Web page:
By Ed Coghlan.
Yesterday was National Voter Registration Day—and efforts are underway across the country to get more people to register to vote. Volunteers will be located at retail stores, transportation hubs, sporting events and other places that people congregate to increase registration.
In California, getting people to register to vote and then actually cast their ballot has been an increasing challenge. As a result, the issue has become a larger public policy issue.
In the November 2014 election (which many observers hope was when we hit bottom in voter participation), only one in three eligible Californians voted. It was even worse among fast growing ethnic groups. In California only 18 percent of Asian Americans and 17 percent of Latinos who were eligible to vote, actually cast their ballots.
As California Forward (CA Fwd) has noted, “for democracies to work, elected leaders need to be responsive and representative, and voters must be able to hold elected officials accountable for results.”
Implied in that language is that people actually will vote. Many groups in California are working to improve voter participation. One of those is the Future of California Elections (FoCE), which is a collaboration of elected officials, civil rights advocates and election reform advocates to examine and address the challenges facing the state of California election system.
FoCE Executive Director Vince Hall believes political leaders are hearing the concerns about low voter registration and turnout in California.
“The Governor, the Secretary of State and the legislature are working with local governments and other stakeholders to find real solutions to the systemic barriers making it harder for Californians to register and vote,” said Hall. “Everyone is committed to modernizing our systems, expanding our electorate, and giving every citizen a voice in the democratic process.”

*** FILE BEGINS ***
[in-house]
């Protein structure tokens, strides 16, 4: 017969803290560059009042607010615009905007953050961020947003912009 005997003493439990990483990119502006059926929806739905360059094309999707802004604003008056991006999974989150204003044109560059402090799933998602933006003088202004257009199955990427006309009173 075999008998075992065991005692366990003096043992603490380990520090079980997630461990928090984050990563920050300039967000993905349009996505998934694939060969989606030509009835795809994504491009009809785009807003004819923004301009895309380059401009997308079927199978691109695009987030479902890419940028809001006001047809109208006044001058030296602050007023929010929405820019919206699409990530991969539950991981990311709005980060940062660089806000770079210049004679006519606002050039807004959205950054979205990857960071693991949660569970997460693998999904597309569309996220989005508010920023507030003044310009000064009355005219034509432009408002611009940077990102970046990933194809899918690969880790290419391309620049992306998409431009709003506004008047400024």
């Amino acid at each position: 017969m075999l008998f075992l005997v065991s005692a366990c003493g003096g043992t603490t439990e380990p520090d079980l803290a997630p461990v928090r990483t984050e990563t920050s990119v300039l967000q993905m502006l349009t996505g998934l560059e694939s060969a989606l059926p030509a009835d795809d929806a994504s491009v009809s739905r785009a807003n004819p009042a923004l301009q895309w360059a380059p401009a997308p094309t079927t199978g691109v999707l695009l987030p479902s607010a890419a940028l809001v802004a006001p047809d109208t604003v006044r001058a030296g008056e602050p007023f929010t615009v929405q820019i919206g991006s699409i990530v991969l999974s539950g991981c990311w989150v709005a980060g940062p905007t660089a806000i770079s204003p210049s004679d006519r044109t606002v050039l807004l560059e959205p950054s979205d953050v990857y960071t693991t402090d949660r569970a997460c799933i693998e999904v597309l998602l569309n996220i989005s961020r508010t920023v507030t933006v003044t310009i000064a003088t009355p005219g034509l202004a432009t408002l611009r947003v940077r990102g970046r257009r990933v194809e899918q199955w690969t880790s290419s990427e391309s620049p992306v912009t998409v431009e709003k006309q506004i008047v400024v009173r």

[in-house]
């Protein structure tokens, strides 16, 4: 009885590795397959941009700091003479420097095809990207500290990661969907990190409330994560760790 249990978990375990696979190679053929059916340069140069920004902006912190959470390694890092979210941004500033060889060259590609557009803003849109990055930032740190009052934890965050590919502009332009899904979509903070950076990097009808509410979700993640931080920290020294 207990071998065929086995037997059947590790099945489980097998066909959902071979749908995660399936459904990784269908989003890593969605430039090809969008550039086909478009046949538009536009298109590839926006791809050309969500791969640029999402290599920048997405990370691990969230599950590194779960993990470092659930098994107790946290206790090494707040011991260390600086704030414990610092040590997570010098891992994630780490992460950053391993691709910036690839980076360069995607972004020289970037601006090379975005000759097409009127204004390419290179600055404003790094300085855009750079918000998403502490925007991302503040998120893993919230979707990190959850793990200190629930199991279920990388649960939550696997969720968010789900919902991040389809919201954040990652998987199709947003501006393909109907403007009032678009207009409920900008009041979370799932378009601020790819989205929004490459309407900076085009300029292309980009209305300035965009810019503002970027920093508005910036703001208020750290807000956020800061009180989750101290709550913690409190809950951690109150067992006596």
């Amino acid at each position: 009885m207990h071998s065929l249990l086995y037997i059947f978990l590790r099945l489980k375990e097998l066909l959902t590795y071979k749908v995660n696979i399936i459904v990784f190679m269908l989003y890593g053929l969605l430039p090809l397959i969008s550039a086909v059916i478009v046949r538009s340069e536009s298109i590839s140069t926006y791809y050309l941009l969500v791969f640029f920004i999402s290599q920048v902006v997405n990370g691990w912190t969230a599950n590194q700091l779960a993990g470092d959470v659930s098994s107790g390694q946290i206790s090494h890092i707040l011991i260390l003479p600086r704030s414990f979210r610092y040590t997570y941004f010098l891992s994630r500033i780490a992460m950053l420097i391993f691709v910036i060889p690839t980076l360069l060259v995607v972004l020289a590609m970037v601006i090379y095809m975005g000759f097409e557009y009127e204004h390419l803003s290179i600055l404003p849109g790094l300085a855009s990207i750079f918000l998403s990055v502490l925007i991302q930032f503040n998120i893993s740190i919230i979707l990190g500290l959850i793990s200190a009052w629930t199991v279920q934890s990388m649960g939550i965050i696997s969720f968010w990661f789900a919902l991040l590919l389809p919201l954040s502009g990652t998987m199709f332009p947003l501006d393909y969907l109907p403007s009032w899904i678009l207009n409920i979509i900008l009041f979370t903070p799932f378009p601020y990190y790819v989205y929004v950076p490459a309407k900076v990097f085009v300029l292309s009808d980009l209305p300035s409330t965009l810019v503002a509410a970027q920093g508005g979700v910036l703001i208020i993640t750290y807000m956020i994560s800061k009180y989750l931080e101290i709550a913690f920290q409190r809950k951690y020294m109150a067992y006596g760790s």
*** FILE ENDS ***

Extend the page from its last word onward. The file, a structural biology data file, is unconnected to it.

The Legislature recently passed AB1461, which requires the Department of Motor Vehicles to send the Secretary of State any information that can automatically complete a qualified person’s voter registration. A recent explainer by CA Fwd’s Caitlin Maple and Phillip Ung explored the bill’s implications for political party outreach. Governor Brown will make a decision on the bill within the next month.
Like Hall, Ung believes that state elected officials have put more focus on making voter participation easier for busy Californians.
CA Fwd is also working in another area that may help improve voter participation: an effort to explore ways to create consistent and sustainable funding for administering local, state and federal elections. With support from the James Irvine Foundation, CA Fwd is researching election-funding models nationwide and in California’s 58 counties to create a list of viable options for elections officials. These models will focus on sustainability, efficiency, and innovation, while making sure elections are adequately funded.
“Since the record low turnout in 2014, the Legislature and the Secretary of State have worked with a sense of urgency to find policy solutions to increase voter participation,” Ung said. “State leaders are making it easier to register to vote and they are hoping Californians will follow through and become an active participant in our democracy.”
“Elections are a cornerstone of our democracy, and we want to ensure they remain sustainably funded,” said Catherine Hazelton, senior program officer at the James Irvine Foundation. “We also are inspired by the potential for innovations that could expand voter participation as a result of improved funding mechanisms.”
As you can see, there is a lot of effort being undertaken in California to improve voter registration and voter participation.
It starts with one basic tenet.
Are you registered to vote?
If you aren’t, click here to take care of it.